Social Security Retirement benefits are set to increase a modest 1.6% in 2020. For the average retired worker that adds an extra $24 per month to their retirement check. Retired couples will see their combined benefits grow to $40 per month. This cost of living (COLA) increase is one of the smallest over the past twenty years and will help offset 2020’s increasing Medicare Part B and Part D premiums. How does this new increase in Social Security Retirement benefits increase your social security tax?
However, the most significant changes happening to Social Security retirement in 2020 will be the increasing social security payroll taxes (FICA) for workers and the increasing age for full retirement benefits. Here’s what you need to know:
Social Security tax on wages will increase
In other words, the Social Security tax on wages will increase by 3.6% in 2020. The maximum amount of wage earnings ($137,700) subject to the increase. The maximum Social Security tax paid per worker in 2020 will be $17,074.80. Half, or $8537.40, is withheld over the course of the year and the employer pays another half. Self-employed individuals will continue to pay both parts of their social security tax payment. Why the increase? The boost bases off the Consumer Price Index and a different index measuring wage growth; both trigger increases in the tax.
The Full Retirement Age increases
The Full Retirement Age increases by two months to 66 years and eight months to receive ‘full retirement benefits’ and not a decreased monthly payment. This increase in age for full benefits is only the tenth time in eighty-five years that the full benefits age has increased. The full retirement age will change again to age 67 years in 2022 for those born in 1960 and later.
Both of these changes in increasing tax collection and raising the benefits age are not enough to offset a deficit in the system from increasing longevity and the disparity of taxes from fewer American workers paying SSI taxes due to a declining population. When Social Security retirement benefits started, the life expectancy of a male worker born in 1940 was 60.8 years for men, and 65.2 years for women. As of 2017, the life expectancy for a baby born in the U.S. was 78.6 years.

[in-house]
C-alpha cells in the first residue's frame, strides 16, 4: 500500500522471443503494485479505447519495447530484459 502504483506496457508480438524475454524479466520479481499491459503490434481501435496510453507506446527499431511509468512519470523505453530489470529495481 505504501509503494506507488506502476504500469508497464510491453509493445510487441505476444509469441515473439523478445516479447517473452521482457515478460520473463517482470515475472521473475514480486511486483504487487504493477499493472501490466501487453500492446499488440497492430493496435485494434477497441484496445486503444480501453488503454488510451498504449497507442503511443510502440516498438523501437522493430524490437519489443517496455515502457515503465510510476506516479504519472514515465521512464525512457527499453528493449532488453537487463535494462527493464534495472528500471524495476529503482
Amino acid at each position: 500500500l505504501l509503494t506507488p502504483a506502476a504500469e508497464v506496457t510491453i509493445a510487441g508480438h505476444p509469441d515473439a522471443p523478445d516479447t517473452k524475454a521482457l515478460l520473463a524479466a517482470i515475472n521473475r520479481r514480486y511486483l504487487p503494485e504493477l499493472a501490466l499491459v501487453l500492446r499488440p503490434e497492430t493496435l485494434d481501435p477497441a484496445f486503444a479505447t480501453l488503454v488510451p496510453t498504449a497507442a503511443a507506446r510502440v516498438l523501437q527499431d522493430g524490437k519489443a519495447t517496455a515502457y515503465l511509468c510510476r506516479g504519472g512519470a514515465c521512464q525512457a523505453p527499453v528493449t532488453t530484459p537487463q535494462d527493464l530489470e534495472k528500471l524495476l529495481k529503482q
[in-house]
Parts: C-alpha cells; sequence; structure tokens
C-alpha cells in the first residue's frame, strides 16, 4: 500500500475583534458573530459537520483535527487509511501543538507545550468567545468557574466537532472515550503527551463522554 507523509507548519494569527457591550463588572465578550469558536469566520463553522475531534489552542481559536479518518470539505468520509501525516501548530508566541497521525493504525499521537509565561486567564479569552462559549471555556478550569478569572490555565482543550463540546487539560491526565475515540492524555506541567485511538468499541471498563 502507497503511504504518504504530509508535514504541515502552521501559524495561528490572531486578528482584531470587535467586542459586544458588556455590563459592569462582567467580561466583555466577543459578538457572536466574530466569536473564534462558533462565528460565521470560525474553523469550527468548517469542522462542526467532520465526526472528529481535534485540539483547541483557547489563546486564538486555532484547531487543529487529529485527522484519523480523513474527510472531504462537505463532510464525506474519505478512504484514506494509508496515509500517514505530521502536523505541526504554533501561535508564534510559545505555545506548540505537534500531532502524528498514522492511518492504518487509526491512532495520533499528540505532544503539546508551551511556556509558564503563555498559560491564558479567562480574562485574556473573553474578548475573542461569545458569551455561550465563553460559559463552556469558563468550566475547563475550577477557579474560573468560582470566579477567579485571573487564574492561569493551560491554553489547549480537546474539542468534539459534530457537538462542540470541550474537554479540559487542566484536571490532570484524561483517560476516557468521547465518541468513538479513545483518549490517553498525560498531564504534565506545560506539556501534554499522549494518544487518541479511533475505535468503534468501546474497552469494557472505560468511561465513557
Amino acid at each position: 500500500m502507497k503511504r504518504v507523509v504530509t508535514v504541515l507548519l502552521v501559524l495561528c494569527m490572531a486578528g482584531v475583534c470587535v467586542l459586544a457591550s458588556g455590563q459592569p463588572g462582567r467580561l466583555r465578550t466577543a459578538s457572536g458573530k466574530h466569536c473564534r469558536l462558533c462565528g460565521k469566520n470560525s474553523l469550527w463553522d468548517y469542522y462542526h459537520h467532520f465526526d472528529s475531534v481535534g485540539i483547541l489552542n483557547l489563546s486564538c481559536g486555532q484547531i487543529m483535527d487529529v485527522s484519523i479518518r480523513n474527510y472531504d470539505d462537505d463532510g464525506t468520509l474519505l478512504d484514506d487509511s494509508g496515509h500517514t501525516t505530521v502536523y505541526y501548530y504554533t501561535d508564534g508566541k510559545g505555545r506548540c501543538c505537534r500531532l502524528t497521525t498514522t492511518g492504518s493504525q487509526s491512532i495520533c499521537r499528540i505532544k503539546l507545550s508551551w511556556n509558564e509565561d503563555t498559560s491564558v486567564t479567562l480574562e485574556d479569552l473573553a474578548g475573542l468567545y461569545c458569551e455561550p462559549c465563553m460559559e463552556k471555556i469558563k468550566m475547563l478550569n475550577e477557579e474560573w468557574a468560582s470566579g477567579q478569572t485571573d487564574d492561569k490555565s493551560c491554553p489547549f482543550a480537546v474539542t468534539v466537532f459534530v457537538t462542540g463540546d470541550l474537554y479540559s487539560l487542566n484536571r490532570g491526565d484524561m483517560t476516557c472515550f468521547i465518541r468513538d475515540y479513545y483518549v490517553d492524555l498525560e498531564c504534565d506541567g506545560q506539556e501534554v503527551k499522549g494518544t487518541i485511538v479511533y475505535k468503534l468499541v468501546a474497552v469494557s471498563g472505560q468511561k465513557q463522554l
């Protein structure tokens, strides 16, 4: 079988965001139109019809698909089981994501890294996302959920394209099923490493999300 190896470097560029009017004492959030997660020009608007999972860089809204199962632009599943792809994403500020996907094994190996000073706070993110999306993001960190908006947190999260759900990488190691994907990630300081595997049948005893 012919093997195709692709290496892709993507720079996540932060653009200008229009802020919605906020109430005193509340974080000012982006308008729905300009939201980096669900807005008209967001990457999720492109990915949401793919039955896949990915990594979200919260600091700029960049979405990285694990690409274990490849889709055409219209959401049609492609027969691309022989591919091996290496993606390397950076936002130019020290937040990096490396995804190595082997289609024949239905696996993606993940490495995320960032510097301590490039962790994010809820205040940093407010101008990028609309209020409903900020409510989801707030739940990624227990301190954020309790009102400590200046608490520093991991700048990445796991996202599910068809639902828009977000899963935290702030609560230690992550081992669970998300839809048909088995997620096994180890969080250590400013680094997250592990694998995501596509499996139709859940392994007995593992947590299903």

The decision to start taking Social Security Retirement benefits or delay payments until one’s full retirement age can make the difference in thousands of dollars over a lifetime:
- Working and taking payments before full retirement age; will result in being docked $1 in benefits for every $2 in wages above $1520 per year.
- Once the full retirement age, a retiree can make as much income as they want without losing benefits.
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- Only 4% of retirees claim Social Security benefits at the optimal time (Full retirement age), leaving $3.4 trillion in unclaimed benefits.
Therefore, together we can decide if waiting to take full retirement benefits is in your best interest. Assessing your benefits and retirement savings is the only way to determine what is best for you. It’s imperative to gather accurate information before making a final and unchangeable decision regarding benefits.
Additional Disclosure: The Social Security Office or any other Government agency does not endorse or approve this article.
Additional Disclosure: The source(s) used is/are not guaranteed. The source(s) used is/are believed to be true, accurate and reliable.
Additional Disclosure: This article is not intended to be specific financial guidance. This article is provided as general information.
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